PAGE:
Layouts / PercentFrameLayout / PercentRelativeLayout

Percent – Part 2

In August 2015 Google published a new support library along with the Marshmallow Developer Preview 3 named Percent which provides an alternative to using weights in LinearLayout to divide space within your layouts. In this short series we’ll take a look at this new library, explore how to implement it, and also look at some potential pitfalls.

One area worthy of some further exploration is the behaviour of wrap_content. The Javadoc for PercentRelativeLayout states:

If you want the view to be able to take up more space than what percentage value permits, you can add layout_width/height="wrap_content". In that case if the percentage size is too small for the View’s content, it will be resized using wrap_content rule.

So let’s try this with a couple of TextViews which contain some long text and both have android:layout_height="wrap_content" with the first having app:layout_heightPercent="10%" set as well:

Based upon the documentation I would expect the android:layout_height="wrap_content" to trump the percentage height when the content is larger than the percentage height, but this is clearly not the case:


This isn’t a major issue because the second example shows that it’s easy enough to get the behaviour we want – it’s just that the behaviour when both attributes are included does not quite match the documentation. So expect either the underlying implementation or the documentation to change at some point.

The other point worth mentioning is one that was hinted at in the first article. When I first created the sample app accompanying this series, I used a default layout which had been created by Android Studio. Once I had a basic example working I noticed that the green box was not actually being centred within the layout:


I have also kept the TextViews from the previous issue because they are also positioned incorrectly and further highlight that the green box is not being centred.

It was only when I studied the layout carefully that I discovered the cause of the problems:

The default paddings on the parent layout were actually causing the problems. It would appear that the percentages are based upon the total size of the PercentRelativeLayout but the position is performed relative to the padding. So by having padding set in the parent layout the total available space was no longer equivalent to 100% of the PercentRelativeLayout parent and therefore the positioning of the child Views was not what was expected. Moreover. because of differences between how the green box and the TextViews were positioned relative to the parent, the issue manifested in different ways.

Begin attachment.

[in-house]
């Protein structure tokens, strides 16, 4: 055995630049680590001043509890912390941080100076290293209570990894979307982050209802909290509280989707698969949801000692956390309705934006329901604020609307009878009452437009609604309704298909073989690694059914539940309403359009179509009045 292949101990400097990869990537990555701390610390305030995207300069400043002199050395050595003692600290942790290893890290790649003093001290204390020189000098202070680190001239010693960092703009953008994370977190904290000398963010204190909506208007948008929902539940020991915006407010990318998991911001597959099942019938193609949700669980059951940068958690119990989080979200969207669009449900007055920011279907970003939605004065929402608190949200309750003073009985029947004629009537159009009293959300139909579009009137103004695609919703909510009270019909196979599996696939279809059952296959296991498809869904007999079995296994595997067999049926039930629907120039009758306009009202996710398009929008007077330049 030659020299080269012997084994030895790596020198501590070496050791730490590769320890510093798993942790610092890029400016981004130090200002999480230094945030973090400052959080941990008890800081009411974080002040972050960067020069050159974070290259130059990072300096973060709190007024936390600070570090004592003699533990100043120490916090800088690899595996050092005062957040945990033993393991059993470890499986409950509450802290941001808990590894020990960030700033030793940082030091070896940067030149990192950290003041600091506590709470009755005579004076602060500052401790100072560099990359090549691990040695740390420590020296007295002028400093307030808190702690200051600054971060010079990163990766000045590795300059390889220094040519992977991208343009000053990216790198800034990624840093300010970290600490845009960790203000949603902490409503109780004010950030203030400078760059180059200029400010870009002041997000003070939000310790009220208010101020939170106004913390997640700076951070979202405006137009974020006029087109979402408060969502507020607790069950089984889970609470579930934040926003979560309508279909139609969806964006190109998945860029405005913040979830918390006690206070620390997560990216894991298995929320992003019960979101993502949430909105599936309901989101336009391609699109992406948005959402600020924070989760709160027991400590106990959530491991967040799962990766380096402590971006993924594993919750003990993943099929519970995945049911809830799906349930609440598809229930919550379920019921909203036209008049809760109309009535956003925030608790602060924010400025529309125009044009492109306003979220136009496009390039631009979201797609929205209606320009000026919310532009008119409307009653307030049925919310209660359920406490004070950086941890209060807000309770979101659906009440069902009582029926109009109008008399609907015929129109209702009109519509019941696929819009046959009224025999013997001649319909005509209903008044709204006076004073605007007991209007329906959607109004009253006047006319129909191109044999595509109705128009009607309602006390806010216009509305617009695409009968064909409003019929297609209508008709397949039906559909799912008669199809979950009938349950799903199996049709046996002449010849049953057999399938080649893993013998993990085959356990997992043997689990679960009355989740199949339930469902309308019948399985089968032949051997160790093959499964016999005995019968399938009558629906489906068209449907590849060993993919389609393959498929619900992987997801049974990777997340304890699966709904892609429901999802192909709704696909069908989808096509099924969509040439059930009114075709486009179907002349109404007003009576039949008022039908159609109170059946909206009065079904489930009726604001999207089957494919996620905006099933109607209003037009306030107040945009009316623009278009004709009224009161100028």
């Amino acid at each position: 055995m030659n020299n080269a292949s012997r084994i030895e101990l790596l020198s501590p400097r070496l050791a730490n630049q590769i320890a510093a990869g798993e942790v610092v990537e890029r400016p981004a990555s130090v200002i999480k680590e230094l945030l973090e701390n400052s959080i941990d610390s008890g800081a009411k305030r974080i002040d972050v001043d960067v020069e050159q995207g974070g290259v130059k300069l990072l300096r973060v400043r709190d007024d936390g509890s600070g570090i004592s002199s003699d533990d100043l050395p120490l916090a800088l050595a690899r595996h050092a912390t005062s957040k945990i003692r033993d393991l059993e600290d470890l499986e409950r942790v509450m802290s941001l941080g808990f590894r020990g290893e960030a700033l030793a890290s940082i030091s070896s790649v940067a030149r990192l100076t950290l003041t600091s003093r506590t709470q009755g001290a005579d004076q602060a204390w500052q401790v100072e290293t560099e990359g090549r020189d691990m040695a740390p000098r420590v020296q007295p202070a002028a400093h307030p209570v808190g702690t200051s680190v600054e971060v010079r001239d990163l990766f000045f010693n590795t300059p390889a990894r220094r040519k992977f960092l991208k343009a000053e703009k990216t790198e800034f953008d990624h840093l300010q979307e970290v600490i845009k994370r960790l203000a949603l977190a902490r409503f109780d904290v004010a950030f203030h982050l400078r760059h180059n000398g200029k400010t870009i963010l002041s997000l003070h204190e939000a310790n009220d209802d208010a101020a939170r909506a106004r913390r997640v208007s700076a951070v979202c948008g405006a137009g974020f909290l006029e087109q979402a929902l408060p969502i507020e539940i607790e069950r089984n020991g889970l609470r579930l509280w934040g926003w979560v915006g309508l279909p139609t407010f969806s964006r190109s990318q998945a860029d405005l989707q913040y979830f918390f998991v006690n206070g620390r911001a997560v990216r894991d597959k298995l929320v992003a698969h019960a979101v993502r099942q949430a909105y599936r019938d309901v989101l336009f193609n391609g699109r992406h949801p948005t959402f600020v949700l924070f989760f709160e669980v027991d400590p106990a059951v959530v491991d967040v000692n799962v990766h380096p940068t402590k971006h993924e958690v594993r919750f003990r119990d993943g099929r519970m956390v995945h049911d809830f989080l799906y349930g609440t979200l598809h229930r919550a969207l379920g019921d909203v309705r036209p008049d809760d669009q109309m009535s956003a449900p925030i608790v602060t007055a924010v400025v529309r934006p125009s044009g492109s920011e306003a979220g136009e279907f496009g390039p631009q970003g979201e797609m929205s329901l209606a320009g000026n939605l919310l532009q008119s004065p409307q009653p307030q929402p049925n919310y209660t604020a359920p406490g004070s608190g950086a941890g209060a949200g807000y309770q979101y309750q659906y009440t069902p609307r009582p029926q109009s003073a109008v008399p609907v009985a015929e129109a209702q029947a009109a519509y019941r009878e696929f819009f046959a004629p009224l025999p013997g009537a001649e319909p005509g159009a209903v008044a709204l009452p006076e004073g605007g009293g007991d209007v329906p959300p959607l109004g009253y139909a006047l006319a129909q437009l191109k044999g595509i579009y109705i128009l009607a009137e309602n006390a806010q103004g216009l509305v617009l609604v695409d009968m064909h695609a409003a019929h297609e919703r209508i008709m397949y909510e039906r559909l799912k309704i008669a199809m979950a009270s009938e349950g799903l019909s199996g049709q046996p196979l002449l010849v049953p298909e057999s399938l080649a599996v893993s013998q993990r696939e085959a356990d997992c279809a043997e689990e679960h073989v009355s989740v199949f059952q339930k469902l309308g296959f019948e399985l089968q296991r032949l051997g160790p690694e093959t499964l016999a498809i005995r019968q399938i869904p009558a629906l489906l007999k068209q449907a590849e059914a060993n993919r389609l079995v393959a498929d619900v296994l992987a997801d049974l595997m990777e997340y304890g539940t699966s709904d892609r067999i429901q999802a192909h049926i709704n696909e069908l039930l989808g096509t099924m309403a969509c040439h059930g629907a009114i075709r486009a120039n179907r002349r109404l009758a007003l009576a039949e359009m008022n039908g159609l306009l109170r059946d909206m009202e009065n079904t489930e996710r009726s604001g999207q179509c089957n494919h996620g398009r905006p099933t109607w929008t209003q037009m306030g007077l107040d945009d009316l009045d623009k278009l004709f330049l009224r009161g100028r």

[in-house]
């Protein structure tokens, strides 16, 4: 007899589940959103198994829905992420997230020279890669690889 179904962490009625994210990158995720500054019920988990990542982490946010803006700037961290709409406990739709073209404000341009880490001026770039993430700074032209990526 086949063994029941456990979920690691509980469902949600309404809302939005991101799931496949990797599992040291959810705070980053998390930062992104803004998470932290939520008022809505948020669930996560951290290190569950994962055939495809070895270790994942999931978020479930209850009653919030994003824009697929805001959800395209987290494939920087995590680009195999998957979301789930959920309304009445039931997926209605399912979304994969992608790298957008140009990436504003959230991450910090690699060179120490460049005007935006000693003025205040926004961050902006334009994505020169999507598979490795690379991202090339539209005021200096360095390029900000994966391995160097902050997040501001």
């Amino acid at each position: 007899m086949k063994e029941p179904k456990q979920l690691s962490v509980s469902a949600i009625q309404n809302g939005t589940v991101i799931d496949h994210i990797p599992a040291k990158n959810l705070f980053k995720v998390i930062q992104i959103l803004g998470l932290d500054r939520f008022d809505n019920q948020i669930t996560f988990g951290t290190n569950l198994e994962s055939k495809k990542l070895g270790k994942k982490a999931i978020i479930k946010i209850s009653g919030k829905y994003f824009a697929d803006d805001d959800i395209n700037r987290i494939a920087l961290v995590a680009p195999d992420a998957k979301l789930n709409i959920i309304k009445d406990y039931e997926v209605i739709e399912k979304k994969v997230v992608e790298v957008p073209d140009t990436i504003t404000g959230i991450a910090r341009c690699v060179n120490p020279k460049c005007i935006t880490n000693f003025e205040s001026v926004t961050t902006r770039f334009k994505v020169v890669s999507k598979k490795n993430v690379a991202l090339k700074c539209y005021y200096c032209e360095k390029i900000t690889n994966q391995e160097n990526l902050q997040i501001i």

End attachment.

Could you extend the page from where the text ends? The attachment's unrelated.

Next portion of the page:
For the green box, the implicit right and bottom margins which were discussed in the first article were no longer working because the total size available is no longer 100% of the parent. One solution for this would be to use android:layout_center[Horizontal|Vertcial]="true".

For the TextViews which we’re being positioned relative to opposite edges, this meant that the space between them was being affected. Unfortunately there is no easy work around at child View level to resolve this.

I honestly don’t know whether this behaviour is by design or is a bug, so there is a possibility that it may change at some point.

The only real solution is to avoid using padding on the PercentRelativeLayout parent. You will notice that none of the other examples in these articles contain padding!

Despite those two minor niggles (and they are minor niggles because they are very easy to work around) the Percent library provides us with some long overdue proportional sizing and positioning without having to embed a LinearLayout, or implement our own custom layouts to achieve it.

The source code for this article is available here.

© 2015, Mark Allison. All rights reserved.

CC BY-NC-SA 4.0 Percent – Part 2 by Styling Android is licensed under a Creative Commons Attribution-NonCommercial-ShareAlike 4.0 International License. Permissions beyond the scope of this license may be available at


  1. Great article. I would love to see a performance rundown of linearlayout with weights vs percentrelative/frame layout (as I’ve hear that linear layout withweights is somewhat expensive to measure).

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